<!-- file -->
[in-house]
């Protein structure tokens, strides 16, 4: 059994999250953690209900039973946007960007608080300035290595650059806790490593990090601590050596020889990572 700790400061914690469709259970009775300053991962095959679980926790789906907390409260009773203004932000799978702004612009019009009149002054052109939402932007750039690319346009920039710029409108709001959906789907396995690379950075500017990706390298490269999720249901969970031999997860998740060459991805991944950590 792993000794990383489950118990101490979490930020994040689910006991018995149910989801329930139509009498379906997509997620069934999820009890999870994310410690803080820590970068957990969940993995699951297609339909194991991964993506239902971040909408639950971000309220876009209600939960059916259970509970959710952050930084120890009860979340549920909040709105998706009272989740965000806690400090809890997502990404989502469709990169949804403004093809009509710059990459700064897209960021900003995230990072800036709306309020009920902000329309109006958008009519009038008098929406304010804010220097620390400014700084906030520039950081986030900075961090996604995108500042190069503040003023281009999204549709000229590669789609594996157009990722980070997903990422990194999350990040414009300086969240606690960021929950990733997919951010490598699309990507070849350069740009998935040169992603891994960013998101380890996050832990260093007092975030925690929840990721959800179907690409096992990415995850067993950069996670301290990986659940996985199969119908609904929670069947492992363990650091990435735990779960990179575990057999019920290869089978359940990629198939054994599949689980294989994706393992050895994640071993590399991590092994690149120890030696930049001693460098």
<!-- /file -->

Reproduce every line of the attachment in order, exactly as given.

[in-house]
């Protein structure tokens, strides 16, 4: 059994999250953690209900039973946007960007608080300035290595650059806790490593990090601590050596020889990572 700790400061914690469709259970009775300053991962095959679980926790789906907390409260009773203004932000799978702004612009019009009149002054052109939402932007750039690319346009920039710029409108709001959906789907396995690379950075500017990706390298490269999720249901969970031999997860998740060459991805991944950590 792993000794990383489950118990101490979490930020994040689910006991018995149910989801329930139509009498379906997509997620069934999820009890999870994310410690803080820590970068957990969940993995699951297609339909194991991964993506239902971040909408639950971000309220876009209600939960059916259970509970959710952050930084120890009860979340549920909040709105998706009272989740965000806690400090809890997502990404989502469709990169949804403004093809009509710059990459700064897209960021900003995230990072800036709306309020009920902000329309109006958008009519009038008098929406304010804010220097620390400014700084906030520039950081986030900075961090996604995108500042190069503040003023281009999204549709000229590669789609594996157009990722980070997903990422990194999350990040414009300086969240606690960021929950990733997919951010490598699309990507070849350069740009998935040169992603891994960013998101380890996050832990260093007092975030925690929840990721959800179907690409096992990415995850067993950069996670301290990986659940996985199969119908609904929670069947492992363990650091990435735990779960990179575990057999019920290869089978359940990629198939054994599949689980294989994706393992050895994640071993590399991590092994690149120890030696930049001693460098």